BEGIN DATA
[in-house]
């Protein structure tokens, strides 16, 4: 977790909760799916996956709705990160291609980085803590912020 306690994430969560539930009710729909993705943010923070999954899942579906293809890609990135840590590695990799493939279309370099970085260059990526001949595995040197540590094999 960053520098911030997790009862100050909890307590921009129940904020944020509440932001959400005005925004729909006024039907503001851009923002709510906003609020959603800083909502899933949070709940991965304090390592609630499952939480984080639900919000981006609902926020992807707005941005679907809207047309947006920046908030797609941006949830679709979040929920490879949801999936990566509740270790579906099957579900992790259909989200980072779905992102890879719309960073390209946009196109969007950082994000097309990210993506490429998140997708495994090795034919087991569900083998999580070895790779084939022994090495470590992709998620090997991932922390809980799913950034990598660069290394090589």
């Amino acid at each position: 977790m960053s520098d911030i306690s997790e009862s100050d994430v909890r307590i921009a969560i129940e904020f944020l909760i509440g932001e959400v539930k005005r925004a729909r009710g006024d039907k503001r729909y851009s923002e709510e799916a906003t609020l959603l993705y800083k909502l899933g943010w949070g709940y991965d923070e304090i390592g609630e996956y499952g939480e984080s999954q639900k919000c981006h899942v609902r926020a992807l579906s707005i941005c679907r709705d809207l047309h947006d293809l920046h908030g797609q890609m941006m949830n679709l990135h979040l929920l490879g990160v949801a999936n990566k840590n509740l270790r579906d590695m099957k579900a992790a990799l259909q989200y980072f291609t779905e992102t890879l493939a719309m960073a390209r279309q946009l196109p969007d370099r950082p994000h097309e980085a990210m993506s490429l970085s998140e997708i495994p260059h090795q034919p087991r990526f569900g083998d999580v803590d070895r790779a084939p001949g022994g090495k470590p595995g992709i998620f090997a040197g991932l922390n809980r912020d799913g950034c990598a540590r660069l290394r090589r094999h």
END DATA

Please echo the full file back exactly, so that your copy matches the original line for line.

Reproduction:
[in-house]
């Protein structure tokens, strides 16, 4: 977790909760799916996956709705990160291609980085803590912020 306690994430969560539930009710729909993705943010923070999954899942579906293809890609990135840590590695990799493939279309370099970085260059990526001949595995040197540590094999 960053520098911030997790009862100050909890307590921009129940904020944020509440932001959400005005925004729909006024039907503001851009923002709510906003609020959603800083909502899933949070709940991965304090390592609630499952939480984080639900919000981006609902926020992807707005941005679907809207047309947006920046908030797609941006949830679709979040929920490879949801999936990566509740270790579906099957579900992790259909989200980072779905992102890879719309960073390209946009196109969007950082994000097309990210993506490429998140997708495994090795034919087991569900083998999580070895790779084939022994090495470590992709998620090997991932922390809980799913950034990598660069290394090589």
């Amino acid at each position: 977790m960053s520098d911030i306690s997790e009862s100050d994430v909890r307590i921009a969560i129940e904020f944020l909760i509440g932001e959400v539930k005005r925004a729909r009710g006024d039907k503001r729909y851009s923002e709510e799916a906003t609020l959603l993705y800083k909502l899933g943010w949070g709940y991965d923070e304090i390592g609630e996956y499952g939480e984080s999954q639900k919000c981006h899942v609902r926020a992807l579906s707005i941005c679907r709705d809207l047309h947006d293809l920046h908030g797609q890609m941006m949830n679709l990135h979040l929920l490879g990160v949801a999936n990566k840590n509740l270790r579906d590695m099957k579900a992790a990799l259909q989200y980072f291609t779905e992102t890879l493939a719309m960073a390209r279309q946009l196109p969007d370099r950082p994000h097309e980085a990210m993506s490429l970085s998140e997708i495994p260059h090795q034919p087991r990526f569900g083998d999580v803590d070895r790779a084939p001949g022994g090495k470590p595995g992709i998620f090997a040197g991932l922390n809980r912020d799913g950034c990598a540590r660069l290394r090589r094999h």